Jim Beam column:Teachers are focus of audit

Published 6:37 am Thursday, June 2, 2022

Every state legislator should read the audit done by their own auditor that evaluated how differences in qualifications, pay and other factors affect teacher retention and student performance in Louisiana. It is common knowledge that the state has been among the bottom rankings in educational performance for much too long.

Michael J. Waguespack, the legislative auditor, in a letter to Senate President Page Cortez, R-Lafayette, and Speaker of the House Clay Schexnayder, R-Gonzales, explained what the audit found.

“We found that teachers with more years of experience tended to be more effective, and that improvements in their effectiveness generally occurred during the first five years of teaching,” Waguespack said.

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Auditors found that certified teachers were more effective on average than uncertified teachers. And, unfortunately, teachers in schools with more economically-disadvantaged students were less likely to be certified and had fewer years of experience. The letter said the percentage of uncertified teachers was 54 percent in Orleans Parish schools, for example, versus 12.4 percent statewide.

A-rated schools had 5.7 percent of their teachers uncertified, while 23.8 percent of teachers at F-rated schools were uncertified.

The audit also found that teachers in charter schools were less likely to be certified and had fewer years of experience on average than teachers in traditional public schools. Public schools had 92.1 percent of their teachers certified, compared to 50.3 percent of teachers in charter schools.

No one should be surprised that the education audit found that teacher retention could be improved by increasing salaries, particularly in areas with high housing costs. Legislators have approved a $1,500 annual increase for public school teachers, but Republican leaders refused to increase that to $2,000 when better revenues were predicted.

The average annual pay in Louisiana is $51,566, which puts it in 12th place among the 16 Southern Regional Education Board (SREB) states. The regional average is $55,200. Louisiana, with this latest increase, will still be behind the regional average by $2,134 annually.

The late Govs. Kathleen Blanco and Mike Foster and their legislatures got the state to that regional average, but it has fallen behind again.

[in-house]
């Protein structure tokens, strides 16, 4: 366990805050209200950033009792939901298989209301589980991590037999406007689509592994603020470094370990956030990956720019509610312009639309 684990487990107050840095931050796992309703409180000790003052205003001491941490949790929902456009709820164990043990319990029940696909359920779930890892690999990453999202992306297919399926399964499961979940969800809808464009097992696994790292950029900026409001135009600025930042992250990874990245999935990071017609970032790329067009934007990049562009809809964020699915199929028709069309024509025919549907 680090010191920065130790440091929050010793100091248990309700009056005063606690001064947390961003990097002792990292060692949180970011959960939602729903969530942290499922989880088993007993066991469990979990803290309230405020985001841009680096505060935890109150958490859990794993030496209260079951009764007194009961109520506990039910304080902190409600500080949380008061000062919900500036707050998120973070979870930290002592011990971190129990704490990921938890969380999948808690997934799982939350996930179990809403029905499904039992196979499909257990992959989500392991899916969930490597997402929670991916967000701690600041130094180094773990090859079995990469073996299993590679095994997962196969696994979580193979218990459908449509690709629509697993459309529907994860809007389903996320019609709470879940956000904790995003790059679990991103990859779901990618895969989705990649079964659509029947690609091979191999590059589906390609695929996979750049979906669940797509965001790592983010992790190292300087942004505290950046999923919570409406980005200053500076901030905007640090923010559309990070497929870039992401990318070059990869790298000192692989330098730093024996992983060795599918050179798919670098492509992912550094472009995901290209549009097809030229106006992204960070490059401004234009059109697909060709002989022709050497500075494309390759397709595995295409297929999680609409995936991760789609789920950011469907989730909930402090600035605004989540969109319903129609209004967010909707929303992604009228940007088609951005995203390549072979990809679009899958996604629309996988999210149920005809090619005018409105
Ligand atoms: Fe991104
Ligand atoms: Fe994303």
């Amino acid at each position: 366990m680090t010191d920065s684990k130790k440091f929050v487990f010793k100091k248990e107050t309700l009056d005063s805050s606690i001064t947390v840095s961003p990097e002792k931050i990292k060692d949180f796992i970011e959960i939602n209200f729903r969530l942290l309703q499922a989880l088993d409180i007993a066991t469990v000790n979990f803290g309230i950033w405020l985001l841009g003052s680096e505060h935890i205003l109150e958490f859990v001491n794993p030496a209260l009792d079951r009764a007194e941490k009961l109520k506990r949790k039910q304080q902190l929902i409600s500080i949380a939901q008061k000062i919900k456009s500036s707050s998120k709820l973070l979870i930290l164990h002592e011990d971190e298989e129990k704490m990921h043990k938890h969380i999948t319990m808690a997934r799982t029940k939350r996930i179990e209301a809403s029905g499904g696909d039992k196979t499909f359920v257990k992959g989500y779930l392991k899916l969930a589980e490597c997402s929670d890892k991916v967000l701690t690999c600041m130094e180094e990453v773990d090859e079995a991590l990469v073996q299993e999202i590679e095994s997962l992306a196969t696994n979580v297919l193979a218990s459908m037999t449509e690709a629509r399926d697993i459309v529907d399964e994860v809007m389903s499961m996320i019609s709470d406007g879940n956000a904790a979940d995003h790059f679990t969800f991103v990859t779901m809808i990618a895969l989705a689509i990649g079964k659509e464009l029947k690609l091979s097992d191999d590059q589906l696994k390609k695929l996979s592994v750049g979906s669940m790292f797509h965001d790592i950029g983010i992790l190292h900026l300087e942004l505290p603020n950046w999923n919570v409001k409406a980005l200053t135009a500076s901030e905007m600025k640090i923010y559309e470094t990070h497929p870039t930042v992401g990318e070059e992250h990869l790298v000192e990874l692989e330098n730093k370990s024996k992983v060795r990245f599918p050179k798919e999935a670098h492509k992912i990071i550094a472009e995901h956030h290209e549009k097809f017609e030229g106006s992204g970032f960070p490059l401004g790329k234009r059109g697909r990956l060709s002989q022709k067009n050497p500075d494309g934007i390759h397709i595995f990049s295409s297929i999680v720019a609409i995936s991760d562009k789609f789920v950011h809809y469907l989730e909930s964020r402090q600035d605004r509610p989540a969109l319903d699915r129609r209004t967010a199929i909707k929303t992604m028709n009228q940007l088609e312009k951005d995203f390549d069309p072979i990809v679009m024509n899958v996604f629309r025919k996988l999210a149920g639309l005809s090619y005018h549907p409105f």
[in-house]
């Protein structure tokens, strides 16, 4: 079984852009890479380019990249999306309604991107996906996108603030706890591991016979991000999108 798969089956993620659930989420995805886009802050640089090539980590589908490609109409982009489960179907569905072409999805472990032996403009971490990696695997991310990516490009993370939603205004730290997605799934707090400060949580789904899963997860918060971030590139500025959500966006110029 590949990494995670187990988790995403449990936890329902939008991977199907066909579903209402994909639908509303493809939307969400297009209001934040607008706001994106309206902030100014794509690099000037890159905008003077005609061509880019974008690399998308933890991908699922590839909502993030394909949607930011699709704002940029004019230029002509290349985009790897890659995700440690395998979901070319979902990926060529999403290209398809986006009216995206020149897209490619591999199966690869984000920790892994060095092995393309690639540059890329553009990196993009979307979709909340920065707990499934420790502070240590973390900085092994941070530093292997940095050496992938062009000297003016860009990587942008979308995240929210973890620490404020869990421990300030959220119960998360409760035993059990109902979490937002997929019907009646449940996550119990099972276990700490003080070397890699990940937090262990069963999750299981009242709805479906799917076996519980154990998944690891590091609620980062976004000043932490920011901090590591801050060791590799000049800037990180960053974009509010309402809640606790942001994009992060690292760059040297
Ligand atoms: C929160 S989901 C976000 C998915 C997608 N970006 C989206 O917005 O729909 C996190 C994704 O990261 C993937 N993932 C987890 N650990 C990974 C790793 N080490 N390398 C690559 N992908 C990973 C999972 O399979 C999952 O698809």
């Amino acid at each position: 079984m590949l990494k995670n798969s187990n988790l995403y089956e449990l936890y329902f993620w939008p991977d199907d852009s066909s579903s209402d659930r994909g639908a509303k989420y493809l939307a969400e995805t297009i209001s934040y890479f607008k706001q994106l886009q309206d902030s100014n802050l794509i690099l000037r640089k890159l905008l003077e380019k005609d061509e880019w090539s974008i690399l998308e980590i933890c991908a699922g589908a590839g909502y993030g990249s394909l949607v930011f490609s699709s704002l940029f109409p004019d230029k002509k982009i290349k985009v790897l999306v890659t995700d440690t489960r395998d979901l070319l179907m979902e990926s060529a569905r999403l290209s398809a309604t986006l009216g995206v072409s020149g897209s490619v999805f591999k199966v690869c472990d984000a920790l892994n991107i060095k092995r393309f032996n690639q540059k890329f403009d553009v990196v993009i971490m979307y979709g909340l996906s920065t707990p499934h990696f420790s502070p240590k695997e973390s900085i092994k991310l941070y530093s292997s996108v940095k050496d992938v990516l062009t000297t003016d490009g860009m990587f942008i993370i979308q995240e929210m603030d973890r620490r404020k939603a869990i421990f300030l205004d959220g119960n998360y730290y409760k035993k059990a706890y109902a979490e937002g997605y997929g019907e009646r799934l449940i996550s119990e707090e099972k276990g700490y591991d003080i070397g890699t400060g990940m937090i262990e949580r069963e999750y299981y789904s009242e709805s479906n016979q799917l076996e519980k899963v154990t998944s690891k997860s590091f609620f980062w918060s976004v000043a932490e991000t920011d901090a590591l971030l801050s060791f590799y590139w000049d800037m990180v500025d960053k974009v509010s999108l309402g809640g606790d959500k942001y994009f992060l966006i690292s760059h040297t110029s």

Cortez, in particular, said local school systems needed to do more to increase salaries at the local level. The audit provided insight by analyzing school districts from 2018-19 — 2020-21.

The lowest average annual salary during that time was $39,572 in Tensas Parish. The next four lowest salaries are: Catahoula Parish, $42,799; East Feliciana, $42,866; Grant Parish, $43,690; and Franklin Parish, $43,764.

Most of those are rural parishes that don’t have the property tax base to pay better wages, and can’t levy sales taxes to supplement property taxes.

Red River Parish with a population of 8,190 is an exception. It has the highest average annual salary at $64,750. The next four highest salaries are: DeSoto Parish, $59,806; St. James Parish, $59,604; Plaquemines, $58,084; and Iberville, $57,821.

Calcasieu Parish had the highest average annual salary in this corner of the state at $53,525. Others are Beauregard Parish, $52,351; Vernon Parish, $51.363; Jeff Davis Parish, $51,143; Cameron Parish, $49,968; and Allen Parish, $47,777.

The average salary at Lake Charles Charter Academy was $50,368. It was $46,038 at Lake Charles College Prep and $48,727 at Southwest Louisiana Charter Academy.

The audit found that salaries play a key role in recruiting and retaining teachers “because it impacts teachers’ decisions about where to work by increasing or decreasing the desirability of a particular position.”

Belonging to a state retirement system is also considered important in retaining teachers. The audit found that teachers who want to pursue long-term careers as teachers in Louisiana may intentionally avoid charter schools that don’t participate in public retirement systems.

Dr. Cade Brumley, state superintendent of education, responded to the audit. He said teachers do hero work, “often without the recognition of respect, support, or financial reward. What do they make? They make a difference.”

Brumley said local school settings play a major role in keeping teachers in the classrooms. He said those teachers deserve school leaders that are supportive, that help them develop professionally, that listen to their voices and establish classroom conditions suited for success. Louisiana needs 2,000 teachers at the present time to staff all classrooms, he said.

By reading this latest and extremely thorough education audit, legislators and state and local school officials would be better equipped to do what it takes to improve educational achievement in Louisiana. Respecting teachers by not telling them how and what to teach and by paying them better would be a great place for legislators to start.